Consumer Durables Stocks: ETMarkets Smart Talk: Consumer durables stocks are now trading at inexpensive valuations: Siddarth Bhamre


“Consumer durable space has underperformed. Looking at the growth in the housing sector, consumer durables stocks now at inexpensive valuation can also be a good addition to any midcap basket,” says Siddarth Bhamre, Head of Research, Religare Broking Limited.

In an interview with ETMarkets, Bhamre said: “We are bullish on cement, IT, FMCG at large, within this space semi-large cap names can be assessed for their valuation and exposure can be taken accordingly.” Edited excerpts:
How are FIIs placed in 2024 after the recent selloff seen last year?
There was a reason for India’s outperformance. The US was/is struggling to control its inflation amidst a slowdown, Europe is under the shadow of the Russia-Ukraine war and China was copping with COVID lockdowns.

India was the only bright spot in an otherwise gloomy global economic outlook. This situation directed funds toward India. Earnings were slow to catch and our market from a valuation perspective became expensive.

In between global data points showed some initial signs of normalization. Indian markets thus underperformed as other markets played a catchup role. We do not believe our markets will continue to underperform for long.

Our growth is here to stay. Earnings are likely to catch up with time and small corrections will keep bringing markets out of the expensive valuation zone. Investors with long-term horizons should continue to remain invested.

What are the near-term risks you foresee for India?

US inflation still remains the numero uno concern on the international front followed by a spike in oil prices.

Domestically rural economy not picking up due to unfavorable monsoon may be the other factor that may hit a pause button to this market’s long-term upward trend.

Government spending and private capex will be the key driver for economic growth for the next few quarters.

Which sectors within the mid- and small-cap segments look attractive to you and have investment opportunities?
Though we would still like to have more exposure in the large-cap space since we are bullish on cement, IT, and FMCG at large, within this space semi-large cap names can be assessed for their valuation and exposure can be taken accordingly.

Consumer durable space has underperformed. Looking at the growth in the housing sector, consumer durables stocks now at an inexpensive valuation can also be an excellent addition to any midcap basket.

The Budget has given greater impetus to capital spending. In view of this, which sectors are you bullish on and would look at increasing your exposure?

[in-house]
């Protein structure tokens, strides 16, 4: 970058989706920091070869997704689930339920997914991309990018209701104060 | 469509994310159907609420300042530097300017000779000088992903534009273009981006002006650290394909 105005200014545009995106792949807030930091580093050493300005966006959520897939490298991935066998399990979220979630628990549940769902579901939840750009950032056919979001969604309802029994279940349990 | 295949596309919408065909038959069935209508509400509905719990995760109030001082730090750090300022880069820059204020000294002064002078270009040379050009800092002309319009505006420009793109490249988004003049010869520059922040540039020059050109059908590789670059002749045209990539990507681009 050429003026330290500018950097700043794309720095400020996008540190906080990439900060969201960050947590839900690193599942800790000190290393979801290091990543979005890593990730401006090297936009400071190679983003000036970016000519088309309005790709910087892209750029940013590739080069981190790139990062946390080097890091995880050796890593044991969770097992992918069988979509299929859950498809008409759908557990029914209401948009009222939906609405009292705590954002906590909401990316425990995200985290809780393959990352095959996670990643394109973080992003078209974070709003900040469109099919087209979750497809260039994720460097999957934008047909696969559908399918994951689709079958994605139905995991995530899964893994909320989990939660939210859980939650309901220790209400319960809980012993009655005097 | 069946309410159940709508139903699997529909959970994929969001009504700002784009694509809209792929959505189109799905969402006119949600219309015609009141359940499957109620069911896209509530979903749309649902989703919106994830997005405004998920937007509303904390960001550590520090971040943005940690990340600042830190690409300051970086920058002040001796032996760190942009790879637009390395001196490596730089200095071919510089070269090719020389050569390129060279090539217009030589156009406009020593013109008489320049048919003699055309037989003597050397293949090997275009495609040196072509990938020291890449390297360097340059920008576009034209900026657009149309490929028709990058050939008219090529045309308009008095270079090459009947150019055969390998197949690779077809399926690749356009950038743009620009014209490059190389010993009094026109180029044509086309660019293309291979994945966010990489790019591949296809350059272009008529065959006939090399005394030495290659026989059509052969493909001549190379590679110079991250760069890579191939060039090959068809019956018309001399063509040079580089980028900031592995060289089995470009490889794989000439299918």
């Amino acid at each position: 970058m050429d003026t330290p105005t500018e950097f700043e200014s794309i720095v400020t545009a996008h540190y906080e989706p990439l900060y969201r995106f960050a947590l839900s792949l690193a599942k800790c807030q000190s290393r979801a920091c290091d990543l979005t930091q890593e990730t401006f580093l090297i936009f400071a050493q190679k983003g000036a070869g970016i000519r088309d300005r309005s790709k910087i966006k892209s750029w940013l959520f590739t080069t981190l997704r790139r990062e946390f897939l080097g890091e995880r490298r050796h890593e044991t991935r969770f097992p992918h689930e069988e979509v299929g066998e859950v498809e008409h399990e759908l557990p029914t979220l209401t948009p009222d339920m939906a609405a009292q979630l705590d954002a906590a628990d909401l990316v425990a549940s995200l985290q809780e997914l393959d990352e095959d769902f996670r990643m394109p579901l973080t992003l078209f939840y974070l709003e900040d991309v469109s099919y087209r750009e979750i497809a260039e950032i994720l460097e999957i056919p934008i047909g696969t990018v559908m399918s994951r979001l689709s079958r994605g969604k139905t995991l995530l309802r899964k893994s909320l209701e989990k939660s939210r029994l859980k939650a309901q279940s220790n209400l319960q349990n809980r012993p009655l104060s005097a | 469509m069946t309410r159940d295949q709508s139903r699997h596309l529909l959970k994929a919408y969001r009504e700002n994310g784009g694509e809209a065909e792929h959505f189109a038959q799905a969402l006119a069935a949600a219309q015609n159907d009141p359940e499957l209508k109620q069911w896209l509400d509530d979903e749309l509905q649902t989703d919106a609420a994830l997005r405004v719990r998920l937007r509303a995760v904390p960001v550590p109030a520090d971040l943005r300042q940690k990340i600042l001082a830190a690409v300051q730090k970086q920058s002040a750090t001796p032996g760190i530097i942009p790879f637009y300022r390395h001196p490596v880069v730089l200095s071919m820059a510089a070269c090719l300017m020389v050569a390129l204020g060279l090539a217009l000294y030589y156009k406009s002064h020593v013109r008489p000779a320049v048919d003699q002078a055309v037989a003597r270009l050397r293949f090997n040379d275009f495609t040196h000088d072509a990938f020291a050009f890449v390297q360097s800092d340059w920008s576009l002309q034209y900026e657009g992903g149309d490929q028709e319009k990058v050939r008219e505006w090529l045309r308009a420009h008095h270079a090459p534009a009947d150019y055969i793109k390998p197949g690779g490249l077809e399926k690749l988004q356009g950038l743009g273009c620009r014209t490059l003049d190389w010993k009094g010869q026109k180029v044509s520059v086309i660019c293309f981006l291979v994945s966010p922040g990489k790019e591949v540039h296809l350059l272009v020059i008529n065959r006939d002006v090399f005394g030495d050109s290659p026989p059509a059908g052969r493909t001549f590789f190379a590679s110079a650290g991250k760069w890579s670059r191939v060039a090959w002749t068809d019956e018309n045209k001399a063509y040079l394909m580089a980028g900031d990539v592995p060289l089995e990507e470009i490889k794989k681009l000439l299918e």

As expressed earlier that government spending and private capex will be the key driver for India, and the biggest beneficiary of this will be infrastructure and capital goods space.

Well, both these sectors may take a hit if interest rates continue to rise further, it will be prudent to take exposure to market leaders in respective sectors at dips.

What are your takeaways from the Q3 results announced so far?

Earnings were slightly below what market participants anticipated and it was one of the reasons for our recent underperformance. However, the gap between expectations and actuals was not huge. In our preferred sectors Cement, IT, and FMCG, earnings were inline and earnings growth prospects are still quite encouraging.

Banking and energy space results didn’t help to uplift the market segment. For FY24 and more so in H2FY24, we believe the banking space would drive growth with corporate credit picking up. If input cost pressure eases then commodity and energy space too may show good growth in earnings.

What is your take on new-age technology stocks?
Honestly, it’s not easy to assess these businesses. Cash burn models have tested investors’ patience enough and new investors are now looking beyond top-line growth.

If we see a correction from highs then it looks significant, however, on conventional valuation metrics, these stocks have still not reached a sane valuation zone. We will continue to avoid this space.

Given the expected volatility in equities in the near term, how do you expect foreign and domestic flows to play out?
Debt has become attractive. US bond yield continues to climb above 4.00%. Indian bond yields are stable around the 7.50% mark.

With the FED determined to raise interest rates further, inflation is bound to reduce sooner or later due to slowdown inflicted by higher rates. This will eventually put pressure on yields making money naturally move towards bonds.

So, we are not expecting any big wave of funds hitting equity markets any time soon. However, India being a bright spot on a global economic map, there is a high probability that within equity, allocation towards India will increase.

For domestic participants, FD rates are still not very attractive and we expect their discipline investment process of doing SIPs will keep domestic mutual fund managers occupied.

(Disclaimer: Recommendations, suggestions, views and opinions given by the experts are their own. These do not represent the views of Economic Times)



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